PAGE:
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Filter by keyword: Environmental communication

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Dec 09, 2021 Article
Individual solutions to collective problems: the paradoxical treatment of environmental issues on Mexican and French YouTubers' videos

by Cecilia Lartigue, Guillaume Carbou and Muriel Lefebvre

The impact of human activity on our planet is undeniable. However, this matter of fact is not fully understandable without analyzing the narratives through which people make sense of it. In this study, we aim to describe the narratives present in environmental discourses of Mexican and French YouTubers' videos. This corpus is intended to show how environmental issues are framed in the ever-growing discursive arena of entertainment and “influencing” streaming video. We set out to perform a cross-country comparison, with the purpose of contributing to the discussion of whether environmental discourse is country-specific or shared by various nations and, possibly, even global. Our study contributes to the understanding of the social construction of the environment via these discourses. Our main result points to a paradoxical treatment of environmental issues: the YouTubers of our sample represent them as collectively induced problems, but seem to mainly believe that individual-based solutions would resolve them. More broadly, our study suggests a tendency to the individualization and, therefore, the depoliticization of environmental issues as well as a globalization of the environmental discourses in YouTubers' videos.

Volume 20 • Issue 07 • 2021

Oct 11, 2021 Article
Citizen science and crowdsourcing in the field of marine scientific research — the MaDCrow project

by Paolo Diviacco, Antonio Nadali, Massimiliano Nolich, Andrea Molinaro, Massimiliano Iurcev, Rodrigo Carbajales, Alessandro Busato, Alessandro Pavan, Lorenzo Grio and Francesca Malfatti

Marine research is as important as very demanding since it requires expensive infrastructures and resources. Scientific institutions, on the contrary, have very limited funding so that the seas remain, still, mostly unexplored. Another serious concern is that society at large often resonates with fake news, while scientists sometimes tend to bias research with their backgrounds and paradigms. We think that all these issues can be addressed opening the process of knowledge building to the questions and needs of stakeholders and laypeople. The MaDCrow project proposed and tested several paths to attain these goals.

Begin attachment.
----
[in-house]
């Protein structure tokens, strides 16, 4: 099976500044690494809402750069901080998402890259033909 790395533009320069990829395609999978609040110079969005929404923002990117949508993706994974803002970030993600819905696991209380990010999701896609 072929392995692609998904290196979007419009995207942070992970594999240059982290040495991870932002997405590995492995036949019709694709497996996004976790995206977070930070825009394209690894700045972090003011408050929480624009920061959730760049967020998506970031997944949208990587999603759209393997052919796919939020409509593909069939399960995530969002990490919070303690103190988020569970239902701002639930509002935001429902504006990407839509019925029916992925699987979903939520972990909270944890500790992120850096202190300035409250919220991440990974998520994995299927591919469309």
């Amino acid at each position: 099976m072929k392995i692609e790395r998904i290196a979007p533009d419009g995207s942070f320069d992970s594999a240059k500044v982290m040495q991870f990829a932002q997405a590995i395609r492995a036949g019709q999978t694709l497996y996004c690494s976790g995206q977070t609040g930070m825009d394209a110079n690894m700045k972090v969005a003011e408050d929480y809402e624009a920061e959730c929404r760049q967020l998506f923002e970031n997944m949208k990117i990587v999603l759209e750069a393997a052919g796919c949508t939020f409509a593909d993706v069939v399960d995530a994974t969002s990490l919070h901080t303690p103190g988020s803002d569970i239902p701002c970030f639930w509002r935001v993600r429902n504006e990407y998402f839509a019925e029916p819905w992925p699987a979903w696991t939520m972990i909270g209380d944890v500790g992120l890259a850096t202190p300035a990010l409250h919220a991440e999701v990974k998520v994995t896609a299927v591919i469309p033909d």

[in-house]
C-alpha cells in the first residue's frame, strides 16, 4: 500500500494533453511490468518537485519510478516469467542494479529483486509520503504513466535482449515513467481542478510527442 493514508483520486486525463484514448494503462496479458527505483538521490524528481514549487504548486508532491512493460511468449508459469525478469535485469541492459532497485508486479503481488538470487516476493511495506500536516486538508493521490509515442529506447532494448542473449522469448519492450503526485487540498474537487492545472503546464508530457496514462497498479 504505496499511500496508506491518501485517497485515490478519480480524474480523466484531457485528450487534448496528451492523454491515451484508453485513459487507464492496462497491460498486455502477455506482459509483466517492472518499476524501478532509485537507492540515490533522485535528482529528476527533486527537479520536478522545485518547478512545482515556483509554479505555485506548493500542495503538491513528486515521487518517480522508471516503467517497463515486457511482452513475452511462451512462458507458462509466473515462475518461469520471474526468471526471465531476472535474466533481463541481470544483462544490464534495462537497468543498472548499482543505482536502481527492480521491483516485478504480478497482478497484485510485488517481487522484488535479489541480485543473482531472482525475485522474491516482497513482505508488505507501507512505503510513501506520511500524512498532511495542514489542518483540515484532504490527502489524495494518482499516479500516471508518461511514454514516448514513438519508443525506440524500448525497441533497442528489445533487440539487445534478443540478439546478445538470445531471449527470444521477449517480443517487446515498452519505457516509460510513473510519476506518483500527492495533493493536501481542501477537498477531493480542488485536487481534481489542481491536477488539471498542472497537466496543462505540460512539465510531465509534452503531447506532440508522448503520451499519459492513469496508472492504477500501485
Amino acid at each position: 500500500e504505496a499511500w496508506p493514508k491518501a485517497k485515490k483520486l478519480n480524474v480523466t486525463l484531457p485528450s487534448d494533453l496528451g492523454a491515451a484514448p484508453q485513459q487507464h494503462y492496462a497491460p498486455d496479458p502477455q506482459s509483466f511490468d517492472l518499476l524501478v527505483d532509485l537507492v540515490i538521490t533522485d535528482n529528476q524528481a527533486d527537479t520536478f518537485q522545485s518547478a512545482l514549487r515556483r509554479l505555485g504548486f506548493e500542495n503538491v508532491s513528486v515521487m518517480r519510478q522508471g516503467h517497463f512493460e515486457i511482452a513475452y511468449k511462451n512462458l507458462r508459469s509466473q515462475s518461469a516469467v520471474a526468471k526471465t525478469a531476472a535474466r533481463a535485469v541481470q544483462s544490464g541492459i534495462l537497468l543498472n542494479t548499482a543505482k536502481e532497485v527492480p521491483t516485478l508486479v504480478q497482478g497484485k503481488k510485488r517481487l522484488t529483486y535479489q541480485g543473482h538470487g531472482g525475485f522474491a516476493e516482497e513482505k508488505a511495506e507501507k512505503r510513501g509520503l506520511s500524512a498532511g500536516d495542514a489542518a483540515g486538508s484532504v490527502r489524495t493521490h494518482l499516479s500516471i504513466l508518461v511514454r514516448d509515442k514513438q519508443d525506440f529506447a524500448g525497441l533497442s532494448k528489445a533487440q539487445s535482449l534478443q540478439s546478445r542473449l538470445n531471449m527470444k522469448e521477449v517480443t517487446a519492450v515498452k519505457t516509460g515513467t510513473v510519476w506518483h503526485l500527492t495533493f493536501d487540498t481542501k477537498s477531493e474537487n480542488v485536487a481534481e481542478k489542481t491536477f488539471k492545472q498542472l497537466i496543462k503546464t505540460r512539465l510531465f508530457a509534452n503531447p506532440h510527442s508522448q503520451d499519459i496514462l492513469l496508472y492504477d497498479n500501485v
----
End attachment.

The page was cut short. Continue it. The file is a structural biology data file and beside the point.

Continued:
Volume 20 • Issue 06 • 2021 • Special Issue: Third International ECSA Conference, Trieste 2020

Oct 11, 2021 Article
Onto new horizons: insights from the WeObserve project to strengthen the awareness, acceptability and sustainability of Citizen Observatories in Europe

by Gerid Hager, Margaret Gold, Uta Wehn, Raquel Ajates, Linda See, Mel Woods, Chrysovalantis Tsiakos, Joan Masó, Dilek Fraisl, Inian Moorthy, Dahlia Domian and Steffen Fritz

WeObserve delivered the first European-wide Citizen Observatory (CO) knowledge platform to share best practices, to address challenges and to inform practitioners, policy makers and funders of COs. We present key insights from WeObserve activities into leveraging challenges to create interlinked solutions, connecting with international frameworks and groups, advancing the field through communities of practice and practitioner networks, and fostering an enabling environment for COs. We also discuss how the new Horizon Europe funding programme can help to further advance the CO concept, and vice versa, how COs can provide a suitable mechanism to support the ambitions of Horizon Europe.